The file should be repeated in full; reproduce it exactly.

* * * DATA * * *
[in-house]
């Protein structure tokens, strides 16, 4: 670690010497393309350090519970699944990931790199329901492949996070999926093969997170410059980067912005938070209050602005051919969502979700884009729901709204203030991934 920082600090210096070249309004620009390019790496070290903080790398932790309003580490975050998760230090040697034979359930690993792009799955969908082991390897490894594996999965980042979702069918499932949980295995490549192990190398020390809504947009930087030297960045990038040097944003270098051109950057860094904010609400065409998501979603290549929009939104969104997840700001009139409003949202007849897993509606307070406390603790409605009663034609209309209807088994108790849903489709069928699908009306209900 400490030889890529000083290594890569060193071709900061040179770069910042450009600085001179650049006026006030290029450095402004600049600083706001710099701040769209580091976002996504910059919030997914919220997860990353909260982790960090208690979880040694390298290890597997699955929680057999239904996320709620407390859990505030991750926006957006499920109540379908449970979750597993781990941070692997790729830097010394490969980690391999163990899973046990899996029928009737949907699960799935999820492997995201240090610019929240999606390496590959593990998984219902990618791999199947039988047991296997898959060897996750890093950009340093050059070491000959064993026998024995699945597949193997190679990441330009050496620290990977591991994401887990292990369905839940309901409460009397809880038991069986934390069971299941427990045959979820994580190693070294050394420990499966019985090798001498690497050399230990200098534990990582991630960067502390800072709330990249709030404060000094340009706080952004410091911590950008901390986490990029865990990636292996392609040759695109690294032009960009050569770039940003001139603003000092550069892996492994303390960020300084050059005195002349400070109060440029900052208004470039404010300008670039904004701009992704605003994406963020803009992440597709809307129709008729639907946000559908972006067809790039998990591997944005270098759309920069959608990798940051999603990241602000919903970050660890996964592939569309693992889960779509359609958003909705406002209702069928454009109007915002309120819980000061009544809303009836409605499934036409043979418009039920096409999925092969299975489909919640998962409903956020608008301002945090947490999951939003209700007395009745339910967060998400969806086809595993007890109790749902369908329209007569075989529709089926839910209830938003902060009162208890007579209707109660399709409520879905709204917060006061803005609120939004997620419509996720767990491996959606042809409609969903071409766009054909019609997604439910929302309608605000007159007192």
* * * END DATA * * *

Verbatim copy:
[in-house]
């Protein structure tokens, strides 16, 4: 670690010497393309350090519970699944990931790199329901492949996070999926093969997170410059980067912005938070209050602005051919969502979700884009729901709204203030991934 920082600090210096070249309004620009390019790496070290903080790398932790309003580490975050998760230090040697034979359930690993792009799955969908082991390897490894594996999965980042979702069918499932949980295995490549192990190398020390809504947009930087030297960045990038040097944003270098051109950057860094904010609400065409998501979603290549929009939104969104997840700001009139409003949202007849897993509606307070406390603790409605009663034609209309209807088994108790849903489709069928699908009306209900 400490030889890529000083290594890569060193071709900061040179770069910042450009600085001179650049006026006030290029450095402004600049600083706001710099701040769209580091976002996504910059919030997914919220997860990353909260982790960090208690979880040694390298290890597997699955929680057999239904996320709620407390859990505030991750926006957006499920109540379908449970979750597993781990941070692997790729830097010394490969980690391999163990899973046990899996029928009737949907699960799935999820492997995201240090610019929240999606390496590959593990998984219902990618791999199947039988047991296997898959060897996750890093950009340093050059070491000959064993026998024995699945597949193997190679990441330009050496620290990977591991994401887990292990369905839940309901409460009397809880038991069986934390069971299941427990045959979820994580190693070294050394420990499966019985090798001498690497050399230990200098534990990582991630960067502390800072709330990249709030404060000094340009706080952004410091911590950008901390986490990029865990990636292996392609040759695109690294032009960009050569770039940003001139603003000092550069892996492994303390960020300084050059005195002349400070109060440029900052208004470039404010300008670039904004701009992704605003994406963020803009992440597709809307129709008729639907946000559908972006067809790039998990591997944005270098759309920069959608990798940051999603990241602000919903970050660890996964592939569309693992889960779509359609958003909705406002209702069928454009109007915002309120819980000061009544809303009836409605499934036409043979418009039920096409999925092969299975489909919640998962409903956020608008301002945090947490999951939003209700007395009745339910967060998400969806086809595993007890109790749902369908329209007569075989529709089926839910209830938003902060009162208890007579209707109660399709409520879905709204917060006061803005609120939004997620419509996720767990491996959606042809409609969903071409766009054909019609997604439910929302309608605000007159007192």